Constitutional law at a glance –

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Summary Constitutional law


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Constitutional law, a part of public law deals with basic rights that fundamentally determine the relationship of the individual and the state. Furthermore, with the state organization law. This regulates the organization and structure of the state and its organs.

A state (from latin "status" - condition) is a political unit of humans (state people), who live in a certain area (national territory) under a highest rule (government authority).

The Basic Law as the constitution is the base of all other national laws, and contains in Articles 1 to 19 the basic rights and from Article 20 the state organization law.

Basic rights are constitutionally guaranteed individual rights, which serve as defensive rights against the omnipotence of the state. Article 1 I, "Human dignity shall be inviolable" is the basis of the values of the Basic Law. This establishes that the state must treat each person as an individual and not as a mere object. The basic rights which are divided into freedom and equality rights, special and general rights, and civil and human rights can not be limitless. They need to be restricted by constitution-direct barriers, law reservation barriers and constitution-immanent barriers. The fundamental message of a basic right, its essential content must never be touched. When basic rights are violated, the Constitutional Court can be appealed.

Article 20 provides the constitutional principles of democracy, republic, welfare state, constitutional state and federal state, unalterable because of the eternity clause in Article 79 III.

From Article 38 there are regulations on the various supreme federal organs of legislation, executive and jurisdiction.

The first is the parliament, the Bundestag. Its main functions are legislation and scrutiny of other federal organs. The parliament consists of at least 598 members. These are elected by the people during the federal election, a personalized list election. Each voter has two votes. The conversion of votes into seats is based on the Webster's method. The number of members of parliament may be increased by overhang mandates. The Members of the Bundestag are not bound by instructions (free mandat) and enjoy according to Article 46 immunity (protection from prosecution) and indemnity (freedom of speech and vote).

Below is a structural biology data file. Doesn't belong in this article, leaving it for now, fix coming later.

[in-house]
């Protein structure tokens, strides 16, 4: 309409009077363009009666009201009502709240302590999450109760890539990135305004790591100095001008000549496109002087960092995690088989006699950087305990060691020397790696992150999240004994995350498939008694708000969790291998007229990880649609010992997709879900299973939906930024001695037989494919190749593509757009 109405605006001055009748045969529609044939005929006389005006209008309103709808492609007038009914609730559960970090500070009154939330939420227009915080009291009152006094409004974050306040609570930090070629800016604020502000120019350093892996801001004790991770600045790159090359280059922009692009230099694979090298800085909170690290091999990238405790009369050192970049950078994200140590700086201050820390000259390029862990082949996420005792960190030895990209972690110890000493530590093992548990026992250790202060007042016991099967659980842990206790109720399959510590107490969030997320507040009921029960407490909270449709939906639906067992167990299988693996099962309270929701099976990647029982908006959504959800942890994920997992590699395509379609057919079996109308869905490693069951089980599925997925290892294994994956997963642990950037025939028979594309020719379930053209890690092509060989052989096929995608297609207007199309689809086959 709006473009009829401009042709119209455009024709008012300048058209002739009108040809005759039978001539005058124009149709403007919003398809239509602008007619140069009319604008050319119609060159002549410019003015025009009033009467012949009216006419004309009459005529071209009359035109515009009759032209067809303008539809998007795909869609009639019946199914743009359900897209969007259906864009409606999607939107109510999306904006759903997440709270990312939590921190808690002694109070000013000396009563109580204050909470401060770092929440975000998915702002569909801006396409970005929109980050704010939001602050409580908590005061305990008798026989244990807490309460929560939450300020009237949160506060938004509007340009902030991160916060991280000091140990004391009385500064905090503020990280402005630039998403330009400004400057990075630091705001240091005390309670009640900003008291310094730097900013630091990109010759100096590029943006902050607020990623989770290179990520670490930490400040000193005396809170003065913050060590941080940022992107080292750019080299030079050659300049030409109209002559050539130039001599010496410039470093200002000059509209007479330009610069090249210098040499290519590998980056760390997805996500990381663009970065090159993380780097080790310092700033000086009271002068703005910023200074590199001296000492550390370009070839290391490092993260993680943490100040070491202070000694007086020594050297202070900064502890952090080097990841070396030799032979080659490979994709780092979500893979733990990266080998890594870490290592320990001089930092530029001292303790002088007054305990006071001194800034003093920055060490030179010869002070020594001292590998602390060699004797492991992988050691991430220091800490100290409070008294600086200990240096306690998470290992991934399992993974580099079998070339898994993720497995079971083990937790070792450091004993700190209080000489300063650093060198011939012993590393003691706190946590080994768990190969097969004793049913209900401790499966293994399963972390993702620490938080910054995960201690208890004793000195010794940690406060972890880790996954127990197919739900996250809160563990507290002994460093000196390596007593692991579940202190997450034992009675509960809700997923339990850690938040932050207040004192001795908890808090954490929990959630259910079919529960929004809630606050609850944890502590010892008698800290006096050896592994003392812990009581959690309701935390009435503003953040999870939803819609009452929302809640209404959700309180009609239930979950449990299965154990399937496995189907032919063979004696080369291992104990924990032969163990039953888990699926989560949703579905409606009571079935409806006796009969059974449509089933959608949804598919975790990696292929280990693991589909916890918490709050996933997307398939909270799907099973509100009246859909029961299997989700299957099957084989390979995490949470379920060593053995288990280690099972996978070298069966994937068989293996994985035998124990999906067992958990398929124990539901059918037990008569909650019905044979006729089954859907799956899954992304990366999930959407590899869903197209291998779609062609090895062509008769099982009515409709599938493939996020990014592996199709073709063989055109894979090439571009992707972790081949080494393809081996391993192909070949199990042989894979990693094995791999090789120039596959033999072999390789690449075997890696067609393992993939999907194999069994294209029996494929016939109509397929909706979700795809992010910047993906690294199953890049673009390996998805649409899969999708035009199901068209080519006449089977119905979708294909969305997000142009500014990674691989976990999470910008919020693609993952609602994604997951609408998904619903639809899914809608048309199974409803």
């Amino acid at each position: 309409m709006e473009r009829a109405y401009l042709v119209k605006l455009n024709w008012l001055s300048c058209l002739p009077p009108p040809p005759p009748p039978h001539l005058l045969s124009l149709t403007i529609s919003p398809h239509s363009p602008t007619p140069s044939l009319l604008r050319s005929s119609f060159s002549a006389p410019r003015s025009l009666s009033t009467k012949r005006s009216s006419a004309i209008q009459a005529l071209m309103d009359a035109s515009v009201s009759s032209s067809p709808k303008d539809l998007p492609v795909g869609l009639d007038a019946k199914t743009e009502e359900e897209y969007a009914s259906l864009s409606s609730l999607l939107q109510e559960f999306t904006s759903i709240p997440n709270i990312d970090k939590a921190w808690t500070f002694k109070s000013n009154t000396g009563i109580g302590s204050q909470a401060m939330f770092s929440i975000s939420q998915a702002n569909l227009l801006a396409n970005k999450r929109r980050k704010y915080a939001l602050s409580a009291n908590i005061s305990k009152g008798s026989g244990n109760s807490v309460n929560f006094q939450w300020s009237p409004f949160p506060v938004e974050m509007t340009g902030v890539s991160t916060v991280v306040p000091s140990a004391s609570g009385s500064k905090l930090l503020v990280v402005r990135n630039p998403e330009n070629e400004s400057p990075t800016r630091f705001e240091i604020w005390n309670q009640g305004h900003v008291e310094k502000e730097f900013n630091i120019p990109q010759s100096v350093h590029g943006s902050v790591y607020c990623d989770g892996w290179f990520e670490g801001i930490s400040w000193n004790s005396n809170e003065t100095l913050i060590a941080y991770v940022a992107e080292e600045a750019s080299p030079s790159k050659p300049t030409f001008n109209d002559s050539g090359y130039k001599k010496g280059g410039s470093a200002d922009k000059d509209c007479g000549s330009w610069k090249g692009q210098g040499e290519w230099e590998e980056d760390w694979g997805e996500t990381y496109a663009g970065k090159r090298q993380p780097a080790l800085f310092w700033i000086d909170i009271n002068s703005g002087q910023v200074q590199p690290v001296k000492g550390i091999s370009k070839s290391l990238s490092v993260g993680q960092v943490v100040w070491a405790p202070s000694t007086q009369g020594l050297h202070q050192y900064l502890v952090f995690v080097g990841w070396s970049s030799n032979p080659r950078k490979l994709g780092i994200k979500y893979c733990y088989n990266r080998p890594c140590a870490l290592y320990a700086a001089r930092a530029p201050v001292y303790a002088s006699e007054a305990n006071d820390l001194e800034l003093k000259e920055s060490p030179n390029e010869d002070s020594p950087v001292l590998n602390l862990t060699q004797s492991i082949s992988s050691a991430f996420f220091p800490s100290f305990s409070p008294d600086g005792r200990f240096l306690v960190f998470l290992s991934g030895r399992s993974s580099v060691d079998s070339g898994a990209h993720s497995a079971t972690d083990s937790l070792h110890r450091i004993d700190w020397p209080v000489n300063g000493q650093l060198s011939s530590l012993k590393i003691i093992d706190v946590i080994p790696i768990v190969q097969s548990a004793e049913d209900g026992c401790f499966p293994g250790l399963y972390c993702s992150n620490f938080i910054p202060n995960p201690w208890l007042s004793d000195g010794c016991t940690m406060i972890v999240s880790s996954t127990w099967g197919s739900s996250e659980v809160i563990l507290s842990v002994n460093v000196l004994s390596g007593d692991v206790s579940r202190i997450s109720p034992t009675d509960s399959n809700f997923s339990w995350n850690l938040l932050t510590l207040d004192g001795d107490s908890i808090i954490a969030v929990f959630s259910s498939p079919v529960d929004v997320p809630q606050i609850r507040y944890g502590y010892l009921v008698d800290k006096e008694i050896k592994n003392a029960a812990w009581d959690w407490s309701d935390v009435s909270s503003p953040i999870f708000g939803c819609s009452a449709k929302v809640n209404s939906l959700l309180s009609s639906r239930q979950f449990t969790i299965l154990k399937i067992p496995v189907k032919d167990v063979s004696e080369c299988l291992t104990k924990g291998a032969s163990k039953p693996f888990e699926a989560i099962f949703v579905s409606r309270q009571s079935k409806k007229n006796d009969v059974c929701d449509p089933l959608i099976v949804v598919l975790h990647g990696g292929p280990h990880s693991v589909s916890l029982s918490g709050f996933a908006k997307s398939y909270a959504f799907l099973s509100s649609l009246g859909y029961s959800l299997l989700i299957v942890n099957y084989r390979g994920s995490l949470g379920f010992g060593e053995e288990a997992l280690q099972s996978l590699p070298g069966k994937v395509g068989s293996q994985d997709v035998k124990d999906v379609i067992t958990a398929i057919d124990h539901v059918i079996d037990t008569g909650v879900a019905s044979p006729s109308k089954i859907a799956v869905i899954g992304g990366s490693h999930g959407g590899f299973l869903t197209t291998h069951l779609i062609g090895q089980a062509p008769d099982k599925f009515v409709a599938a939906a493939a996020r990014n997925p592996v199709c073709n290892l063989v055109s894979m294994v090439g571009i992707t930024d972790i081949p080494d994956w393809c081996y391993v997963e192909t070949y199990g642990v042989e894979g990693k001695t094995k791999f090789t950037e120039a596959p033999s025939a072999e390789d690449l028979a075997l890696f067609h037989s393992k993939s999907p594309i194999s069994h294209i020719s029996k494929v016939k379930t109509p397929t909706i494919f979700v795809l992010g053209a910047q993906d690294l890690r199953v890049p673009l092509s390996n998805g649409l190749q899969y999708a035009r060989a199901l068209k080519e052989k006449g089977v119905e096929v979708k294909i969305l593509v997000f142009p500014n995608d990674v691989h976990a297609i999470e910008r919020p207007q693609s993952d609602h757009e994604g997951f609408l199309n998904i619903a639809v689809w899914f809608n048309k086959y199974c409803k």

Through the Bundesrat, the 16 states are participating in the federal legislation. The individual states have 3 to 6 votes in the Bundesrat, depending on their population. The Bundesrat members are bound by instructions from their respective State Government (imperative mandate). The votes of each country can only be made uniform.

The Federal President is the head of state. He is elected by the Federal Convention for 5 years. An reelection is permissible only once. The Federal Convention consists of all members of the Bundestag and an equal number of members elected by the parliaments of the states. The Federal President has formally the highest office, in fact his political power is very limited. Mainly, he represents the state.

In contrast, the federal government, consisting of the chancellor as leader and the ministers, has real huge political power as a political impetus. The Chancellor is elected by the Bundestag and can be re-voted only by a vote of no confidence. At the individual ministers, the Bundestag has no direct access.

The Constitutional Court interprets the Constitution and examine the compatibility of other legislation with the constitution. Moreover it decides disputes between the other highest federal organs (organ dispute).

The internal structure of the state is largely determined by law. The legislation of the federation (Article 76 ff) begins with the legislative initiative. The Federal Government, the Bundesrat and a group of 5% of the Members of Parliament may introduce a bill to the Bundestag. This will be discussed in three readings in parliament plenary and the committees of the Bundestag. Then it is put to a vote. A passed law is sent to the Bundesrat. The further procedure depends on whether it is a bill requiring consent or a objection bill. A objection bill must be brought before the Mediation Committee, if the Bundesrat intends to appeal. If the Mediation Committee find a compromise, and it was approved by the Bundestag and the Bundesrat continues to reject, an appeal by the Bundesrat may be overruled by the Bundestag by the same majority with which it was inlaid. Bills requiring consent, laws for which a consent is specifically required, for example laws which change the Basic Law (Article 79 II), failed in the absence of consent. A law, that was adopted by the Bundestag and the Bundesrat, is signed by the Federal President after countersignature by the Federal Government and promulgated in the Federal Gazette.

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